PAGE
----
Black History Month fact #22
Meet Saartjie “Sarah” Baartman, the world’s first official video vixen.
In 1810, when Saartjie Baartman was in her early twenties, she was persuaded by an English ship’s doctor, William Dunlop, to travel to England to make her fortune. However, as a Khoikhoi woman she was considered an anthropological freak in England, and she found herself put on exhibition, displayed as a sexual curiosity. Dubbed “The Hottentot Venus,” her image swept through British popular culture.
In 1814 she was taken to France, and became the object of scientific and medical research that formed the bedrock of European ideas about black female sexuality.
When she died in 1816, the Musee de l’Homme in Paris took a deathcast of her body, removed her skeleton and pickled her brain and genitals in jars. These were displayed in the museum until as late as 1985.
After five years of negotiating with the French authorities for the return of Saartjie Baartman’s remains, the South African government, together with the Griqua National Council which represents the country’s 200 000 Griqua people, part of the Koi-San group, brought Saartjie Baartman back to South Africa. On Friday 3 May 2002, in a moving ceremony attended by many representatives of the Khoikhoi people, Saartjie Baartman was welcomed back to Cape Town. Her final resting place is in the Eastern Cape, where she was born.
With regard to Saartjie Baartman’s name, we are aware that according to her baptism certificate (Saartjie was baptized in England), her name is written Sara Bartmann. In most writings, she is referred to as Sarah or Saartjie Baartman, where Saartjie is the Afrikaans diminutive of Sarah.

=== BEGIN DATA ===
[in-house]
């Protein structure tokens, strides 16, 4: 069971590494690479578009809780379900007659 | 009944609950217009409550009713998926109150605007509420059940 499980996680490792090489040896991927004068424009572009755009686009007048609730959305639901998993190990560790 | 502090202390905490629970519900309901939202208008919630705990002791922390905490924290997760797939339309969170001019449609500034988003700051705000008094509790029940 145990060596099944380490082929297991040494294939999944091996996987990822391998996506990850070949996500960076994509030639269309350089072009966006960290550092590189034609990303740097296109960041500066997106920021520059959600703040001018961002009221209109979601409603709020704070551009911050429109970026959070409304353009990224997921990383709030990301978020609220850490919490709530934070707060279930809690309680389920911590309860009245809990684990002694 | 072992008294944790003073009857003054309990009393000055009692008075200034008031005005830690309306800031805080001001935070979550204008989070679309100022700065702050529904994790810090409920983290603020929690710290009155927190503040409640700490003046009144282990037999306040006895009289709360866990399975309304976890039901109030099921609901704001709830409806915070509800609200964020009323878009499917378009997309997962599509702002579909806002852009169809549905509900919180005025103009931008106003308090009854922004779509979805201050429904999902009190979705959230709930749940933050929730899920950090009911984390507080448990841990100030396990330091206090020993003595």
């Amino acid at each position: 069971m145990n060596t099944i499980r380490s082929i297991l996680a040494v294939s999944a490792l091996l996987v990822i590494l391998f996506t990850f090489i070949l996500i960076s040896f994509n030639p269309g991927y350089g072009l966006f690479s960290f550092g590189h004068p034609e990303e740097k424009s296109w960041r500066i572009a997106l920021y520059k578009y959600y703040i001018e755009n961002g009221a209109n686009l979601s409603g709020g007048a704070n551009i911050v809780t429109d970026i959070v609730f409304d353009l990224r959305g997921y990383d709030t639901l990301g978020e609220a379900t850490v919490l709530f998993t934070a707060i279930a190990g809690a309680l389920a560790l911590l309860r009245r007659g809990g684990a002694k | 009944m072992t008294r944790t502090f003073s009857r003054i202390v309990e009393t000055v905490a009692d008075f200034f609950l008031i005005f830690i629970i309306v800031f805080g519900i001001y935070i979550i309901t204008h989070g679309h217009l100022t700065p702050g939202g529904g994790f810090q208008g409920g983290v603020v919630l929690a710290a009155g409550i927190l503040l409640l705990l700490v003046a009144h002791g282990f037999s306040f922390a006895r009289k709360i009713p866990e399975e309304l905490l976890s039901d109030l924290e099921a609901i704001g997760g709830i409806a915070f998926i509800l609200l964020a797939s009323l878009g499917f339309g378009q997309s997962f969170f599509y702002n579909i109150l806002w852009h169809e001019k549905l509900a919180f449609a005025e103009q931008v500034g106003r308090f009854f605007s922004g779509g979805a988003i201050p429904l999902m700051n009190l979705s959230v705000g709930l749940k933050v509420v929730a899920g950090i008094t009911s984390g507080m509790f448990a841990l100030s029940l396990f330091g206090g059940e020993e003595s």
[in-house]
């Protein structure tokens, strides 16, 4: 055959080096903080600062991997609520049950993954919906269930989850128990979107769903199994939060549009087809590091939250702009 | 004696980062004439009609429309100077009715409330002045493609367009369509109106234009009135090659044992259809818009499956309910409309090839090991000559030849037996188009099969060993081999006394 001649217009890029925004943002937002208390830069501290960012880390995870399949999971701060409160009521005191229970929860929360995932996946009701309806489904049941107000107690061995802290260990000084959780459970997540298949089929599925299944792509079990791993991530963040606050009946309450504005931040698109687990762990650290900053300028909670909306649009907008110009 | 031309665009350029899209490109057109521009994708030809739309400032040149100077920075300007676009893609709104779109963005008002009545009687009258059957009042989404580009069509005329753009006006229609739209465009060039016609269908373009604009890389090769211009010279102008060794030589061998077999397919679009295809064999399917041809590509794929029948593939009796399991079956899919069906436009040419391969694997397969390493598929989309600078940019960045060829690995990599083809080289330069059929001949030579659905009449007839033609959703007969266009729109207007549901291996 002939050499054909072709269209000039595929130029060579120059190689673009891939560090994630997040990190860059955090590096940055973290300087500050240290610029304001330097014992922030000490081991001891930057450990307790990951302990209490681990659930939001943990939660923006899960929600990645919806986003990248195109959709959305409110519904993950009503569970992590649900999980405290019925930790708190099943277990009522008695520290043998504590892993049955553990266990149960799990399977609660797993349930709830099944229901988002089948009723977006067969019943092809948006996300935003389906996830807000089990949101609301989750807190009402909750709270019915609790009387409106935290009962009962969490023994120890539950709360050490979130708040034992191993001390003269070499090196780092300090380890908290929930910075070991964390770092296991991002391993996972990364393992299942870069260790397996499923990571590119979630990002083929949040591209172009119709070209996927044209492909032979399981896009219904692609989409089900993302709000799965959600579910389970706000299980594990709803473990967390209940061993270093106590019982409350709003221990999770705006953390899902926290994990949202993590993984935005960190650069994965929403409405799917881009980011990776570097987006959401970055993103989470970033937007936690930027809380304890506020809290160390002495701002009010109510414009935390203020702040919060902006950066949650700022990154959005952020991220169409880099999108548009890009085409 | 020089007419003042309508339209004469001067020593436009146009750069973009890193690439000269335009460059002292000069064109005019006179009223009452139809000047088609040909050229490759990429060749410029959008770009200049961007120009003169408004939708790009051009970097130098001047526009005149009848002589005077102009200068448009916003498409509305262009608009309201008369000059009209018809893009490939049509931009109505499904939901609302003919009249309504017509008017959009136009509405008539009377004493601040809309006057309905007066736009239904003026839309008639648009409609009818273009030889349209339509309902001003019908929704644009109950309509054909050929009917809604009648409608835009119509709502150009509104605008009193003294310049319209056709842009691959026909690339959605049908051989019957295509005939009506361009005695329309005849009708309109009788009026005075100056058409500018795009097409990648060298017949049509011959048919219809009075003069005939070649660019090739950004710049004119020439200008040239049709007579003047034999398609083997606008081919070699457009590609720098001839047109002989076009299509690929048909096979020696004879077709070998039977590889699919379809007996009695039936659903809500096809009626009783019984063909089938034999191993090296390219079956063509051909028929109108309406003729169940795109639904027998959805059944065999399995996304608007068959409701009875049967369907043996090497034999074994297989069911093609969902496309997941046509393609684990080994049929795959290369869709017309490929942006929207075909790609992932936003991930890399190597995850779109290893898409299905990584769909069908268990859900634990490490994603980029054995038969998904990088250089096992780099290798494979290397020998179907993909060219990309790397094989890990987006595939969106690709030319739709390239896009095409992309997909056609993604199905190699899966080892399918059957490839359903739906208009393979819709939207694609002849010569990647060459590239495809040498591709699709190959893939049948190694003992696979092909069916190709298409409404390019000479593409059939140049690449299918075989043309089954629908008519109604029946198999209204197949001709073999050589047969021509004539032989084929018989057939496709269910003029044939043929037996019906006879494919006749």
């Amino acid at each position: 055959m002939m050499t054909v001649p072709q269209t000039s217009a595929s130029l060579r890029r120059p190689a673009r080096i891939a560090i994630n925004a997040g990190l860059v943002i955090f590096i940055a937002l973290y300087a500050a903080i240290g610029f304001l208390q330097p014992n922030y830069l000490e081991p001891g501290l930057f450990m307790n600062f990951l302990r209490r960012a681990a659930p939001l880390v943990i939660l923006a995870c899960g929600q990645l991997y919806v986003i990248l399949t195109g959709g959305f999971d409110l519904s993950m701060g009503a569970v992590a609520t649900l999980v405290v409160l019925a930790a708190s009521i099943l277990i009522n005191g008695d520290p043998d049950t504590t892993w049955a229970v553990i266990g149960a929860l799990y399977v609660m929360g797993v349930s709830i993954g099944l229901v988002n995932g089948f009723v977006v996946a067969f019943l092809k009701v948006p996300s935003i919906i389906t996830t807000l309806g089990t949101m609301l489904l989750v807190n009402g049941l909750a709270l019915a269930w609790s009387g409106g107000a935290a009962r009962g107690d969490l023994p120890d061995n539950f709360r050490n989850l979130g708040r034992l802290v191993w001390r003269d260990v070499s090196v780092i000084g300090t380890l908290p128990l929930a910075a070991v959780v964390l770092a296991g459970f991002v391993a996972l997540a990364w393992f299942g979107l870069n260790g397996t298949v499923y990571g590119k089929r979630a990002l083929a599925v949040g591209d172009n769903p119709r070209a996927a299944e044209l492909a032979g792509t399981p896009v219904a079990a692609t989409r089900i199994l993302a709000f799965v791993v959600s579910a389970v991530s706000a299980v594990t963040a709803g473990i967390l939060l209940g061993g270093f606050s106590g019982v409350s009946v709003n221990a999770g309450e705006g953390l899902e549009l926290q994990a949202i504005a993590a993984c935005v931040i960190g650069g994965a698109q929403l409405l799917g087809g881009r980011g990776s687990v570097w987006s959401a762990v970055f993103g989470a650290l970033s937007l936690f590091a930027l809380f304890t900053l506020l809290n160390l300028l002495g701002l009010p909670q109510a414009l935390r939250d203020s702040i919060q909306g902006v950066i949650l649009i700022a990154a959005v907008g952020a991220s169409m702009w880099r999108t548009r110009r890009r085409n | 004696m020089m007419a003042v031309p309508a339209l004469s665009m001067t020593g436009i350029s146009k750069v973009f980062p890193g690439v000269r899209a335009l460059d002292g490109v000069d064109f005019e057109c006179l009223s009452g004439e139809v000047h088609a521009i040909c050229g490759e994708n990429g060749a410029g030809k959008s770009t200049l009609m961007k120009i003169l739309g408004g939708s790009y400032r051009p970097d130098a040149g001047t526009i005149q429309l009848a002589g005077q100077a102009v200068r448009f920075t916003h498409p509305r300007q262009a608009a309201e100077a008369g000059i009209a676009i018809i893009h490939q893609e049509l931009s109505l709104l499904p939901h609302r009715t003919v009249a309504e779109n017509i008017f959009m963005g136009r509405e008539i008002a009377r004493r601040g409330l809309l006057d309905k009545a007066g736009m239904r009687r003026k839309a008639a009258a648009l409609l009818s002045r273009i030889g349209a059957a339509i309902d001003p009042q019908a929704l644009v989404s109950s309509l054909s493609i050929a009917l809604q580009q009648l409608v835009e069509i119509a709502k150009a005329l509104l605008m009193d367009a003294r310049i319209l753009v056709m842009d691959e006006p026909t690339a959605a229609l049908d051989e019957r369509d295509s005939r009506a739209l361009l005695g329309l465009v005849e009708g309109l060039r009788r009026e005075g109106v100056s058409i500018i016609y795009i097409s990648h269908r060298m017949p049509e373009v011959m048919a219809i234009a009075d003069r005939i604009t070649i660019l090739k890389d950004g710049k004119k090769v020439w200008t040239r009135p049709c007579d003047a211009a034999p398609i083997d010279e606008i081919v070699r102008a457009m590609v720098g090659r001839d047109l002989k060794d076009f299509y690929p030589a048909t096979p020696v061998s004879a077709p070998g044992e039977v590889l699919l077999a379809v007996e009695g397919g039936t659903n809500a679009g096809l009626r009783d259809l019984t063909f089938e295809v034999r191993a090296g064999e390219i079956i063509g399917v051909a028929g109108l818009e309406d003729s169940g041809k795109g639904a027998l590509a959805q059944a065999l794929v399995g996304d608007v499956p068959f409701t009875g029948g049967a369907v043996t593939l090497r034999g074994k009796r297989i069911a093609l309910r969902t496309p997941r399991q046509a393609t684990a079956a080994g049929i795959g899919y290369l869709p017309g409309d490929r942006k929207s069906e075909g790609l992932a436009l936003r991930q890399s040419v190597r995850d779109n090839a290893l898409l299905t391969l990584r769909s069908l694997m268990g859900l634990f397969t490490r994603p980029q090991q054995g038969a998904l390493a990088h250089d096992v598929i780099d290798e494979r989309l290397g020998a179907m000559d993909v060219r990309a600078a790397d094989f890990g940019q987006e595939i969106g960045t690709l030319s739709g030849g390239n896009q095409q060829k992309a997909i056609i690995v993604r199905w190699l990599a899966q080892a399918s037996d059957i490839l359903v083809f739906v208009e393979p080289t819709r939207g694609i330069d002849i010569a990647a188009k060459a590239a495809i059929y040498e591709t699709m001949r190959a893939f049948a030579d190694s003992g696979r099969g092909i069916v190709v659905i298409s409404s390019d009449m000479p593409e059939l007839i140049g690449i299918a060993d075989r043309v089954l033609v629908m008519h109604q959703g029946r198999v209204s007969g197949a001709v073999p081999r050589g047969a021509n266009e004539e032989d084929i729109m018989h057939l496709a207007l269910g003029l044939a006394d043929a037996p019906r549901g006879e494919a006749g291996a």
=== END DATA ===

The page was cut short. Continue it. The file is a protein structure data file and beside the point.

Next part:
Saartjie “Sarah” Baartman was forced to reveal her buttocks and labia to curious Europeans in a human circus, the bodies of Black women have been scrutinized and uniformly judged as lacking and/or sub-human. While our bodies may no longer be on display, the fixation with the buttocks of Black women reveals that the “The Hottentot Venus” stereotype is still very much a part of social discourse.
(see Sara Baartman and the Hottentot Venus: A Ghost Story and a Biography by Clifton Crais)
And people wonder why we are sometimes treated almost like circus animals out here in Asia. It’s because this is the type of treatment that the West normalized and exported for hundreds of years across the globe. Black people were objects to be gawked, wondered at and exploited, and they taught the rest of the world to view and treat us similarly to exacerbate anti-blackness and prop up white supremacy globally. This continues to this day in slightly more subtle forms in the West (e.g. black people’s hair being everyone else’s “right” to accost), but in east Asia the destruction this discourse has wrought is very apparent. You honestly feel like an animal out here at times. #BlackinAsia